HEDGE: Hypersonic ReEntry Deployable Glider Experiment Critical Design; Hypersonic Technology Research and Development at Universities

Nguyen, Kevin, School of Engineering and Applied Science, University of Virginia
Foley, Rider, EN-Engineering and Society, University of Virginia
Goyne, Chris, EN-Mech & Aero Engr Dept, University of Virginia
Francisco, Pedro Augusto, EN-Engineering and Society, University of Virginia

The introduction of hypersonic weapons, which fly at greater than five times the speed of sound, has sparked a new arm’s race in the 21st century. While this technology is still mostly in its research and development phase in the United States, its major adversaries have already fielded hypersonic missiles. The US has not been able to conduct many flight tests and collect real experimental data due to the high cost of testing, which is slowing down the development of this technology.
The technological solution to this problem is a low-cost method for hypersonic flight experiments. The Hypersonic Re-Entry Deployable Glider Experiment (HEDGE), is a mission involving a small spacecraft which will launch into extreme low Earth orbit and re-enter into the atmosphere at hypersonic speed. The form factor of the spacecraft follows the CubeSat standard, which is a class of miniature satellites based around small cubes which are simplistic and affordable.
While this technology is purposed towards civil applications, the procedures, models, and results from this technology can still be applicable towards larger-scale hypersonic weapons. Several large defense contractors and the US Navy have expressed interest in HEDGE and have contributed to the development of this technology through funding. These grants are a financial incentive to universities to host hypersonic programs, which ultimately support DOD hypersonic programs.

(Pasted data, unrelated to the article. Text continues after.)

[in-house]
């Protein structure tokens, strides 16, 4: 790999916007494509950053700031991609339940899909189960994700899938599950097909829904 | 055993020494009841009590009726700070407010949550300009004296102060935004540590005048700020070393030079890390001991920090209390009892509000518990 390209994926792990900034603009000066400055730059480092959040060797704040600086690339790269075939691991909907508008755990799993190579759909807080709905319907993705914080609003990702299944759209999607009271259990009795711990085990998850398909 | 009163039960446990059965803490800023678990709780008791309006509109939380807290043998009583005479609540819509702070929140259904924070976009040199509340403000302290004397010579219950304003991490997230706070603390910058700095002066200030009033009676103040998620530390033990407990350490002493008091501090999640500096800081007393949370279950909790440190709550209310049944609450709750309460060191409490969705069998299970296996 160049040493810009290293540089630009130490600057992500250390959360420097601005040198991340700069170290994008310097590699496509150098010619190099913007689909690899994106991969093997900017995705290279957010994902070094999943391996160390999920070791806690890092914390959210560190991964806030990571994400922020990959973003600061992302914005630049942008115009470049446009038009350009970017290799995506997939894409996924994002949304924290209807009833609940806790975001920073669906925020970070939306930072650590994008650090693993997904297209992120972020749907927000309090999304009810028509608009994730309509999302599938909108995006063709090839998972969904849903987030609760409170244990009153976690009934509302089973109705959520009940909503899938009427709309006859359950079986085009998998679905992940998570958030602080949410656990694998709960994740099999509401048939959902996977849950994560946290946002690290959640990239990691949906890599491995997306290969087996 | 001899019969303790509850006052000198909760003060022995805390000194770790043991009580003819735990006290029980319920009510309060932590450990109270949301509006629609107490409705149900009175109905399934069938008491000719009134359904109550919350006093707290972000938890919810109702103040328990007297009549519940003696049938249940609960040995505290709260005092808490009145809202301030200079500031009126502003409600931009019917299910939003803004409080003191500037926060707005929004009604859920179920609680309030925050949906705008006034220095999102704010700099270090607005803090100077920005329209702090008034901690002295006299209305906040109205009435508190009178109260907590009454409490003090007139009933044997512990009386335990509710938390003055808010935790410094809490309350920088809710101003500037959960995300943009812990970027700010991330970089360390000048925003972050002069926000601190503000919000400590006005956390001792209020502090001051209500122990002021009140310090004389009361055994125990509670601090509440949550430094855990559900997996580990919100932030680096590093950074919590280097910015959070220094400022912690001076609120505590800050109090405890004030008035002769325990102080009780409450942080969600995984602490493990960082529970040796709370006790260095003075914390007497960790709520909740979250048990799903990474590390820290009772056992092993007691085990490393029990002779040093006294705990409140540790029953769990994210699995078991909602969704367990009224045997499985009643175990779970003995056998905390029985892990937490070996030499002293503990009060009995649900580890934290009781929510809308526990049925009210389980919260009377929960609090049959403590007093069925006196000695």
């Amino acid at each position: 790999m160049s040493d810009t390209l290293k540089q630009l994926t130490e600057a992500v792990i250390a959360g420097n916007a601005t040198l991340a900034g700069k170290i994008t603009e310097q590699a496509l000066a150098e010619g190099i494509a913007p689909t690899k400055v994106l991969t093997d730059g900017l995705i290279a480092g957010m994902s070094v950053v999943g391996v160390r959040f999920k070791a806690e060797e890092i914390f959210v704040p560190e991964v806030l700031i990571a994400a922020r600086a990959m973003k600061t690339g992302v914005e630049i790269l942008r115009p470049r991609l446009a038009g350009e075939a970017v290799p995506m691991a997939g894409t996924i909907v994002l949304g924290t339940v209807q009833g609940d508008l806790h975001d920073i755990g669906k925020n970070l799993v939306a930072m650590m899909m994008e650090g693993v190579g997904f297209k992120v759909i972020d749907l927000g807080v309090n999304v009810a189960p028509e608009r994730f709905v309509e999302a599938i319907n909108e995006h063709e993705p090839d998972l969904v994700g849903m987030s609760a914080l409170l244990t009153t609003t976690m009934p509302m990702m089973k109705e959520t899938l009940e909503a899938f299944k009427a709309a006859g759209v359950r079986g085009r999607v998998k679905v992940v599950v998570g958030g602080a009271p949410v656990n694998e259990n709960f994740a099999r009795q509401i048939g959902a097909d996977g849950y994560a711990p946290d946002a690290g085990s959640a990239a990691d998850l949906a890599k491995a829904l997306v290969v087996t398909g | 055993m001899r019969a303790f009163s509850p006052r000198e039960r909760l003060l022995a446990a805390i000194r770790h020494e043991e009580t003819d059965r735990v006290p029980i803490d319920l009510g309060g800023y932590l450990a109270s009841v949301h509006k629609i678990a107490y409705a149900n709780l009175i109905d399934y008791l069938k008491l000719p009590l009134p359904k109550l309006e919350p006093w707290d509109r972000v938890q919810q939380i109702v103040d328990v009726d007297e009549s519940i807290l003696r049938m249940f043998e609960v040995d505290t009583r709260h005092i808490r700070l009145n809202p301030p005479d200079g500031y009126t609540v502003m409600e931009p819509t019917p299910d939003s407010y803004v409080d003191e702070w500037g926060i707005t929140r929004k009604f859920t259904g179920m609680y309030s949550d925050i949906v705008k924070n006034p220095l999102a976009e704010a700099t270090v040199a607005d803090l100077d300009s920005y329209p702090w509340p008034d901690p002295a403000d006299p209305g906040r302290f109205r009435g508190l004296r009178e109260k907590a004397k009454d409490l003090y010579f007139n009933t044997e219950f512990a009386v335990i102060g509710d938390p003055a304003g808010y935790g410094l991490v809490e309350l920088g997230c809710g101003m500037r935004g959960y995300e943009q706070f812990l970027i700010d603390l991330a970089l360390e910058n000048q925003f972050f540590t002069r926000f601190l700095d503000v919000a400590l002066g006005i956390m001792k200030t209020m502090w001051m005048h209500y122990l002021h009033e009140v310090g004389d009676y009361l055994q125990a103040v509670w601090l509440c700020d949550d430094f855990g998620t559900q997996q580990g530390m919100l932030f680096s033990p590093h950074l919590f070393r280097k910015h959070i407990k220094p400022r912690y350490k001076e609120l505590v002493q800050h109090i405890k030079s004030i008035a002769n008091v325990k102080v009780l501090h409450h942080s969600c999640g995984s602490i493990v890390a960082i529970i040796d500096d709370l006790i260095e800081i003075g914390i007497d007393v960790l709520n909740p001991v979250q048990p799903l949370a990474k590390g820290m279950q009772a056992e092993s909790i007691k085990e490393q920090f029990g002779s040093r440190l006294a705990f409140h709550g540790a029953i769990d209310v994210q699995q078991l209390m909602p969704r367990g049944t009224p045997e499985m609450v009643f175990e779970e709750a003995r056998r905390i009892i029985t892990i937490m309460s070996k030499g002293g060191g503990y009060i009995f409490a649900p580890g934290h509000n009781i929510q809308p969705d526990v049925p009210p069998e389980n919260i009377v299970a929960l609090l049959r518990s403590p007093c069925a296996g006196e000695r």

The STS framework which is applicable to analyze the dual-purpose nature of hypersonic technology is techno-politics. HEDGE is an inherently political technology because it may be used to aid the development of technology which promotes power and authority for certain groups while oppressing and killing others.
In order to determine the extent of government influence on hypersonic research at universities, a case study will be performed on the UVA Hypersonic Research Complex to analyze the relationship between the government and hypersonic research at universities. Additionally, interviews of aerospace engineering students from different universities will be conducted to determine personal views on government influence.
As a result of successful research, there should be clear evidence of government involvement with hypersonic programs at universities. The relationship between government and university may be mutually beneficial, as universities receive funding to educate students through research projects closely aligned with future career paths while the government will receive both technical and human resources in the form of trained engineers who will aid the US in closing the technological gap with its adversaries.
Understanding the relationship between the government and universities is crucial to optimizing the benefits of both parties. Universities can redirect their educational efforts to increase student engagement with defense-related research and increase the amount of funding, while the government can increase the efficiency of research conducted and better train upcoming engineers.

BS (Bachelor of Science)
Hypersonic, Re-entry vehicle, CubeSat, Techno politics

School of Engineering and Applied Science
Bachelor of Science in Aerospace Engineering
Technical Advisor: Chris Goyne
STS Advisor: Rider Foley and Pedro Francisco
Technical Team Members: Joseph Abbe, Hussain Asaad, Danielle Ashbahian, Joseph Beasley, Zachary Carroll, Aidan Case, Andrew Culbertson, Dick Doyle, Grant Duemmel, Daniel Fisher, Avery Goldberg, Nicholas Haddad, Spencer Harris, Sean JonesSamuel Kristy, Joseph Lee, Aaron Liu, Hong Ji Liu, Lauren Murphy, Corin Myers, Kevin Nguyen, Matthew Quiram, Kaiya Saunders, Jackson Stoner, Nicholas Storey, Lucas Talbert, Thomas Yin, Mateo Nguyen

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